Another program that has helped make transit more accessible for more people is Halifax Transit’s partnership with the province’s Department of Community Services. “They now distribute annual transit passes to all of the residents who are on employment support and income assistance,” explains Patricia Hughes, Manager of Planning & Customer Engagement. “And not only to those residents, but also to their dependents and children. So, right now, we’re sitting at just over 10,000 annual transit passes that have been distributed to those residents, who are some of our most vulnerable, and it’s 100-percent free to them. It’s really quite groundbreaking and not something that we learned from other transit agencies and copied. And it’s definitely contributing to some of our increased ridership, as well.”

For residents who are not clients of the province through that program, Halifax Transit has expanded its own low-income transit pass program. “It allows residents to have passes at half price,” Hughes continues. “Halifax Regional Council has increased the program limit from a thousand to two thousand passes a year. We’ve also worked with our colleagues in Recreation Services so that the pass is consolidated with some of their programs for folks with low income, so they can now apply once through the city and be eligible for the recreation, and the tax relief, and the transit programs. In addition, we’ve been working on our E-Pass program, which are annual employer passes you can get from your workplace and comes as a payroll deduction. We’ve been promoting it, and our E-Passes were up 11 percent, last year.” In addition, a recent pilot program allows any youth under age 12 to ride free, and Halifax has had passes for its university and college students in place, for years.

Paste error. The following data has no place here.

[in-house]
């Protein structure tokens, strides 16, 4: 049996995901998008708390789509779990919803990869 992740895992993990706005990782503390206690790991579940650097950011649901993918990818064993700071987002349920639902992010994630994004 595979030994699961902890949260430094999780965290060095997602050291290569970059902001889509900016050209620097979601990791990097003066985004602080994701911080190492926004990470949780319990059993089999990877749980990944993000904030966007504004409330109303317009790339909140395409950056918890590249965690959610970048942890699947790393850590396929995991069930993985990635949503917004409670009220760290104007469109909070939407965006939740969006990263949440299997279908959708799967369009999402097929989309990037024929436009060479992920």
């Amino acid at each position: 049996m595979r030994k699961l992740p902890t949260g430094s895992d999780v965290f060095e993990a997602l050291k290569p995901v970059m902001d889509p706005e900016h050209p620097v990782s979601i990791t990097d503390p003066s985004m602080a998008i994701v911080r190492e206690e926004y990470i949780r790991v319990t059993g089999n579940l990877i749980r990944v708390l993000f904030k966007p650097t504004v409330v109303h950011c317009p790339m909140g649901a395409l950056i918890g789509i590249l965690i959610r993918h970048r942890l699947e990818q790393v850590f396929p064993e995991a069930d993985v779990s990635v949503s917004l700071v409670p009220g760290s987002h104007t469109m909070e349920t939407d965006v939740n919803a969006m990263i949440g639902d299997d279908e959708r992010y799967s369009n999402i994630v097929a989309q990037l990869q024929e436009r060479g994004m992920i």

Halifax Transit Lacewood terminal building and sign.

While making it less expensive for residents to take the bus, Halifax Transit also has made it easier for them to find buses and bus schedules via their smart phones and other connected devices. “We don’t have our own app, but we push out real-time data in a publicly-accessible format: GTFS, or General Transit Feed Specifications,” Reage explains. “That’s a standardized format. Google picks it up and you can use Google Transit to see real-time stop arrivals and things like that. And there’s a whole array of other apps that can pick up that data. So, it’s really the best of both worlds; it allows us to get that information out to customers, but we don’t have to get into the realm of developing and maintaining an app. The various app companies out there are way more nimble than we could ever be. It’s what they do and they do it well, so everybody wins in a situation like that. As long as you have the technology and we have the GTFS-based automatic vehicle locations system that pushes that out, then, certainly, any app can get that information out there.”

Reage is also focused on upgrading Halifax Transit’s conventional bus fleet. A recent proposal to the Halifax Regional Council concerns the creation of a Fleet Transformation Project Office. “That’s going to be looking at how we get away from our fleet being powered by diesel, and go, predominantly, to electrification and, potentially, to other fuel sources,” Reage shares. “The federal government has a real interest in the electrification of transit fleets, so we’re going to be setting up that project office with an eye towards having our first electric buses on the road within three years. But it is a pretty big effort to get that done, so rather than having people doing that on the sides of their desks, the thought is to set up this project office and have dedicated staff working to make it happen.”